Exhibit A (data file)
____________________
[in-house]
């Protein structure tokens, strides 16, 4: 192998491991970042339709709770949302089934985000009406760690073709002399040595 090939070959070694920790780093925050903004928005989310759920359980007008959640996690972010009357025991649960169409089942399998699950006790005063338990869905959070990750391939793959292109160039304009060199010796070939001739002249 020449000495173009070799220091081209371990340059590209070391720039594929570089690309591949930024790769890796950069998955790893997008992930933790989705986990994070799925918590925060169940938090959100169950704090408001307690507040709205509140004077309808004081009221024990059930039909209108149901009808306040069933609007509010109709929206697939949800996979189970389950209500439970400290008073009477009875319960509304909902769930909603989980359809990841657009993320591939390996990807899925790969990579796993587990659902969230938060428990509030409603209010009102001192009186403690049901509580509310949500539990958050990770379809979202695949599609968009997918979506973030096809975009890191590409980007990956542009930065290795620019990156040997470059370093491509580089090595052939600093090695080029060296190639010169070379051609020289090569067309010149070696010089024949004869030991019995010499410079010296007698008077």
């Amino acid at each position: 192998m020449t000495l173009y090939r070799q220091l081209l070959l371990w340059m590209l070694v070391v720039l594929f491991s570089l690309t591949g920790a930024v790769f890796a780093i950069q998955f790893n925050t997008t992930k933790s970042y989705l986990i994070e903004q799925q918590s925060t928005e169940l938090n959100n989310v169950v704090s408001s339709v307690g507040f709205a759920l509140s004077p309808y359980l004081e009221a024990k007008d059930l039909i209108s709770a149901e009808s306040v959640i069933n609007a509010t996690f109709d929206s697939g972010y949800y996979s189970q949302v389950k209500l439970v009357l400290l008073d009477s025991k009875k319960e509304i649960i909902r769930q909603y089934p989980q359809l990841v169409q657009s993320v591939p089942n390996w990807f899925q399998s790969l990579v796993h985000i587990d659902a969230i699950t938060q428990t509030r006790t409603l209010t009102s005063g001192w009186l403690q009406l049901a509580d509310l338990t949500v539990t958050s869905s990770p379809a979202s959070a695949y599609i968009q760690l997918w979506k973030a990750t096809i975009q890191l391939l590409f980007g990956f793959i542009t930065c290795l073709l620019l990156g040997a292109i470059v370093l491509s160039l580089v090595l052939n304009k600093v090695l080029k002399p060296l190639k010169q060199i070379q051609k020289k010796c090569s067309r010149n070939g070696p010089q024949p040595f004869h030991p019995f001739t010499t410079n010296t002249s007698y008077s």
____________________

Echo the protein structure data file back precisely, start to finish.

[in-house]
């Protein structure tokens, strides 16, 4: 192998491991970042339709709770949302089934985000009406760690073709002399040595 090939070959070694920790780093925050903004928005989310759920359980007008959640996690972010009357025991649960169409089942399998699950006790005063338990869905959070990750391939793959292109160039304009060199010796070939001739002249 020449000495173009070799220091081209371990340059590209070391720039594929570089690309591949930024790769890796950069998955790893997008992930933790989705986990994070799925918590925060169940938090959100169950704090408001307690507040709205509140004077309808004081009221024990059930039909209108149901009808306040069933609007509010109709929206697939949800996979189970389950209500439970400290008073009477009875319960509304909902769930909603989980359809990841657009993320591939390996990807899925790969990579796993587990659902969230938060428990509030409603209010009102001192009186403690049901509580509310949500539990958050990770379809979202695949599609968009997918979506973030096809975009890191590409980007990956542009930065290795620019990156040997470059370093491509580089090595052939600093090695080029060296190639010169070379051609020289090569067309010149070696010089024949004869030991019995010499410079010296007698008077």
């Amino acid at each position: 192998m020449t000495l173009y090939r070799q220091l081209l070959l371990w340059m590209l070694v070391v720039l594929f491991s570089l690309t591949g920790a930024v790769f890796a780093i950069q998955f790893n925050t997008t992930k933790s970042y989705l986990i994070e903004q799925q918590s925060t928005e169940l938090n959100n989310v169950v704090s408001s339709v307690g507040f709205a759920l509140s004077p309808y359980l004081e009221a024990k007008d059930l039909i209108s709770a149901e009808s306040v959640i069933n609007a509010t996690f109709d929206s697939g972010y949800y996979s189970q949302v389950k209500l439970v009357l400290l008073d009477s025991k009875k319960e509304i649960i909902r769930q909603y089934p989980q359809l990841v169409q657009s993320v591939p089942n390996w990807f899925q399998s790969l990579v796993h985000i587990d659902a969230i699950t938060q428990t509030r006790t409603l209010t009102s005063g001192w009186l403690q009406l049901a509580d509310l338990t949500v539990t958050s869905s990770p379809a979202s959070a695949y599609i968009q760690l997918w979506k973030a990750t096809i975009q890191l391939l590409f980007g990956f793959i542009t930065c290795l073709l620019l990156g040997a292109i470059v370093l491509s160039l580089v090595l052939n304009k600093v090695l080029k002399p060296l190639k010169q060199i070379q051609k020289k010796c090569s067309r010149n070939g070696p010089q024949p040595f004869h030991p019995f001739t010499t410079n010296t002249s007698y008077s």